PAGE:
Interview with Guðni A. Jóhannesson, director general of Orkustofnun the National Energy Authority of Iceland
Orkustofnun – the National Energy Authority of Iceland – is based in the centre of Reykjavík at Grensásvegur — which, only about fifty years ago, was on the outskirts of the capital. Orkustofnun was formed in the late sixties, when plans were laid for harnessing the Þjórsá, Iceland’s longest glacier river, at Búrfell. The hydropower plant, along with ISAL’s aluminium smelter, marked Iceland’s industrialisation.
Orkustofnun is a government institute under the Ministry of Industries and Innovation. Its main responsibilities are to advise the Government of Iceland on energy issues and related topics, license and monitor the development and exploitation of energy and mineral resources, regulate the operation of the electrical transmission and distribution system and promote energy research.
From bottom to top five in 50 years
Fifty years ago, Iceland was in deep economic crisis when the shoals of herring, that had boosted the economy for decades, failed to migrate into Icelandic waters from the Norwegian Sea. This led to thousands of Icelanders emigrating, mostly to Sweden but to Canada and Australia as well. However, the ambitious industrialisation plans transformed the country and ever since, Orkustofnun has been at the forefront of Iceland’s hydro-power and geothermal industrial revolution. From being in the custody of the World Bank fifty years ago, Icelanders’ living standards are presently in the top five worldwide.
Orkustofnun’s director general since 2013 is Guðni A. Jóhannesson Ph.D. In the early seventies, Mr Jóhannesson went to Sweden to study engineering and in 1990 became a professor at the Royal Institute of Technology in Stockholm, leading the Building Technology Division. “The research facilities and the multidisciplinary research environment of Orkustofnun have given the institution a status as one of the leading geothermal energy research institutions in the world for over three decades,” Mr Jóhannesson said when I sat down with him at Orkustofnun’s headquarters at Grensásvegur. “Orkustofnun has been instrumental in the execution of government policy regarding exploration and the development of geothermal resources, and in advising communities, companies, individuals and foreign governments about their utilisation of these resources,” he adds.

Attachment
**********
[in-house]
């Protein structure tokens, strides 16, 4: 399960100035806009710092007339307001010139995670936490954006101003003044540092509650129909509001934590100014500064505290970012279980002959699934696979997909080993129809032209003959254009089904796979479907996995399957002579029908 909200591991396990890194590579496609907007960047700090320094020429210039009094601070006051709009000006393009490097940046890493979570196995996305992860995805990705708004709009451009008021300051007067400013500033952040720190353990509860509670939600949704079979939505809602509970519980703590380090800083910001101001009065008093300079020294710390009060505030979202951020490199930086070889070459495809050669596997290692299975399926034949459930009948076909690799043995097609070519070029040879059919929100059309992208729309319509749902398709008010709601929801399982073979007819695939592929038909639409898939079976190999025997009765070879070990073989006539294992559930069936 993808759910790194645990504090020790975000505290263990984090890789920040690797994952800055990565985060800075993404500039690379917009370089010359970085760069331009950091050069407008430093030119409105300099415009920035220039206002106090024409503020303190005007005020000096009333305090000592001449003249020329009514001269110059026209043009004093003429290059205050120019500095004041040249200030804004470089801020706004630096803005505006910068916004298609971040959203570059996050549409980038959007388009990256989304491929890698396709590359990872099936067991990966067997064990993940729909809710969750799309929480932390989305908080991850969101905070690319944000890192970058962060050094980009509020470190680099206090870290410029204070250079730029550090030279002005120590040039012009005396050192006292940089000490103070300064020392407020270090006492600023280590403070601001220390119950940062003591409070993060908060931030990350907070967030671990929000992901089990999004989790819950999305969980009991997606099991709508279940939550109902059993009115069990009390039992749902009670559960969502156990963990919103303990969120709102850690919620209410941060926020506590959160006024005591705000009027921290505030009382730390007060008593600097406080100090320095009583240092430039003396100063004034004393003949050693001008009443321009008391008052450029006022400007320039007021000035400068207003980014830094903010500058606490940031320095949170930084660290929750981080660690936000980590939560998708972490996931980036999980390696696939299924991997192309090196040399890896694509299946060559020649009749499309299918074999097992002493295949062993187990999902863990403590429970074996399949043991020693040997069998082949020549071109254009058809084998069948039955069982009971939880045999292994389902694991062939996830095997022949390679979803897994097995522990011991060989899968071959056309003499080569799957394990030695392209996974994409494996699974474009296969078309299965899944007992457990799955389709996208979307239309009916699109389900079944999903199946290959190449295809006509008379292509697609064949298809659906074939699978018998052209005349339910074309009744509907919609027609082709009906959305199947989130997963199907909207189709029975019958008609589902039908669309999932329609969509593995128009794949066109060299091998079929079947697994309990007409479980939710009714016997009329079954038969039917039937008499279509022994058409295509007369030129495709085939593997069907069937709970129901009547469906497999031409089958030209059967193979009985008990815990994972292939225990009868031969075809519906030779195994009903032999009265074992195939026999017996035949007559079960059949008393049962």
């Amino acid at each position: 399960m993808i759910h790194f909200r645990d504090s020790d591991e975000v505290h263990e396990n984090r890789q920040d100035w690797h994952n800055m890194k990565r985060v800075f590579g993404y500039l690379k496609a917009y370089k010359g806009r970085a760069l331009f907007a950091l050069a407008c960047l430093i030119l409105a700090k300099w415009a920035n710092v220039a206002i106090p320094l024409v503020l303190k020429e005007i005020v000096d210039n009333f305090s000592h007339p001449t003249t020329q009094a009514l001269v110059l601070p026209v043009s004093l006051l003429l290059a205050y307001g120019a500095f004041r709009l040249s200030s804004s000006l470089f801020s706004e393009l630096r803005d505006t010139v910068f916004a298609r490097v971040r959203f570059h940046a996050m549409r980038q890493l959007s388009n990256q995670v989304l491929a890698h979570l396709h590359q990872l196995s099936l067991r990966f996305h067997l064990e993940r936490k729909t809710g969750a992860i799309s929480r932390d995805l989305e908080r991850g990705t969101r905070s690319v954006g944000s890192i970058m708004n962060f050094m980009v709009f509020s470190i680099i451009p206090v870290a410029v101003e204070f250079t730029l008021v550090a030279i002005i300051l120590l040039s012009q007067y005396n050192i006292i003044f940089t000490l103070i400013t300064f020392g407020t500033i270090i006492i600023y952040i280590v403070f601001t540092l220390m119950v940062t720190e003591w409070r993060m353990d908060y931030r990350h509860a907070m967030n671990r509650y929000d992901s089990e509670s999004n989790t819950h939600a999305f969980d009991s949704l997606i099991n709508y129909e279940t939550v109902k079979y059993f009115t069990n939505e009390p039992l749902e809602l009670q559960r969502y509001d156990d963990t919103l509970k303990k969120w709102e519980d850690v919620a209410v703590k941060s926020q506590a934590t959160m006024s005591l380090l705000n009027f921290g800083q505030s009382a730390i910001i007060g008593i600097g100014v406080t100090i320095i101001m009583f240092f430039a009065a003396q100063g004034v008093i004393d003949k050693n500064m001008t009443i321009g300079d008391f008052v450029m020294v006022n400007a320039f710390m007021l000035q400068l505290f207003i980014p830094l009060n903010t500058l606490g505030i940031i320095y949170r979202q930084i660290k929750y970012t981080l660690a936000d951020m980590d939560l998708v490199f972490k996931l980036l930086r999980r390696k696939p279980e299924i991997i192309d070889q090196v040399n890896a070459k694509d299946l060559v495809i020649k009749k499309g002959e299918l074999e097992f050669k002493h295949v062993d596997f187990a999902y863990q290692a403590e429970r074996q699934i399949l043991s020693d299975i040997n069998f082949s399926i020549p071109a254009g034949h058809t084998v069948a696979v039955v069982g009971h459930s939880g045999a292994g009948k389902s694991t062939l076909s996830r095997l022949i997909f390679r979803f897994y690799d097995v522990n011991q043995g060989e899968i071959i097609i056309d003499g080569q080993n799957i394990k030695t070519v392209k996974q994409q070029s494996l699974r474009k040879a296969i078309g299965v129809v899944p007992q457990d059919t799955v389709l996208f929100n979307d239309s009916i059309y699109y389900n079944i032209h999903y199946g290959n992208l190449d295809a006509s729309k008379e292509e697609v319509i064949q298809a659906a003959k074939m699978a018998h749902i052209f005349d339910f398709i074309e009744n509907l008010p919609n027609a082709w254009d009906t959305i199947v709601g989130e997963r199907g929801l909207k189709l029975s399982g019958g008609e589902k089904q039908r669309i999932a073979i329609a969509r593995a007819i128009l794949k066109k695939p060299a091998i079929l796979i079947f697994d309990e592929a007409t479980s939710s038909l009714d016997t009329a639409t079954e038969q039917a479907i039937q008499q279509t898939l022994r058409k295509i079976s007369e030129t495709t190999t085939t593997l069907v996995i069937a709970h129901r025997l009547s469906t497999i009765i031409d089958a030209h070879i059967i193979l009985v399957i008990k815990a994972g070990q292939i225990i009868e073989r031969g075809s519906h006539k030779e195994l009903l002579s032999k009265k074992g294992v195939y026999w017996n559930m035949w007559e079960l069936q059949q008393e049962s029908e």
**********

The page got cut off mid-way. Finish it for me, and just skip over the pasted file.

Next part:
Deregulation to meet new challenges
From the beginning of the 21st century, the Authority has undergone fundamental changes, with a major restructuring to meet new challenges, as the electricity and power transmission companies were separated. Mr Jóhannesson explains that: “The Icelanders unbundled the companies and now transmission and distribution are totally autonomous in operations from electricity generation. The energy companies are now decoupled from transmission and distribution of electricity. Thus electricity generation becomes a competitive industry.”
Since 2003, steps have been taken to outsource exploration and monitoring services to ensure the financial independence and integrity of Orkustofnun. As a result of changes in energy legislation, the GeoScience Division was separated from the Authority and a new government-owned institute was established under the name of Iceland GeoSurvey. Then in 2008, the Hydrological Service Division merged with the Icelandic Meteorological Service to form The Icelandic Meteorological Office. Administration of the funding of government-financed research, surveying and monitoring remains with Orkustofnun, which also has the responsibility for filing research reports and data, maintaining databases and providing access to open domain information for all. Orkustofnun also runs a library with a unique collection of literature and research reports on geosciences and related energy exploitation.